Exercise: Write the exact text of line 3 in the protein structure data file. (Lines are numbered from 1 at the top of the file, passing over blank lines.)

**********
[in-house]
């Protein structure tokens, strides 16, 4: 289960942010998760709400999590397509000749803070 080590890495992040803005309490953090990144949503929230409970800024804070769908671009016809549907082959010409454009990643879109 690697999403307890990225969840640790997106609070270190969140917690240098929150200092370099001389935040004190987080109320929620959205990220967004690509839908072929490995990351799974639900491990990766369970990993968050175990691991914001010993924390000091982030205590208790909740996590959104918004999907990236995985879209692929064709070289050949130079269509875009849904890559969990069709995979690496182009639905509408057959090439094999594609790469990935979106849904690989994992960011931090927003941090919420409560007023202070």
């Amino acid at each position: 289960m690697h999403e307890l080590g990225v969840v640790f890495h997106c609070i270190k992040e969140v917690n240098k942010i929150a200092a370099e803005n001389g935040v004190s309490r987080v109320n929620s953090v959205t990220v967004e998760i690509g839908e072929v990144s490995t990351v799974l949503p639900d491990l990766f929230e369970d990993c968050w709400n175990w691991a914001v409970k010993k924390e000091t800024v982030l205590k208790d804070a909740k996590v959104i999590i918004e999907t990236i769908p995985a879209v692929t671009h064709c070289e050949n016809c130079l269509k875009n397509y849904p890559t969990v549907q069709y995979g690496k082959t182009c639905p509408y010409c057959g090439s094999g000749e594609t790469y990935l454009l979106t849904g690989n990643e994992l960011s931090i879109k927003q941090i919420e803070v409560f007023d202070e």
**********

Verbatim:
């Amino acid at each position: 289960m690697h999403e307890l080590g990225v969840v640790f890495h997106c609070i270190k992040e969140v917690n240098k942010i929150a200092a370099e803005n001389g935040v004190s309490r987080v109320n929620s953090v959205t990220v967004e998760i690509g839908e072929v990144s490995t990351v799974l949503p639900d491990l990766f929230e369970d990993c968050w709400n175990w691991a914001v409970k010993k924390e000091t800024v982030l205590k208790d804070a909740k996590v959104i999590i918004e999907t990236i769908p995985a879209v692929t671009h064709c070289e050949n016809c130079l269509k875009n397509y849904p890559t969990v549907q069709y995979g690496k082959t182009c639905p509408y010409c057959g090439s094999g000749e594609t790469y990935l454009l979106t849904g690989n990643e994992l960011s931090i879109k927003q941090i919420e803070v409560f007023d202070e």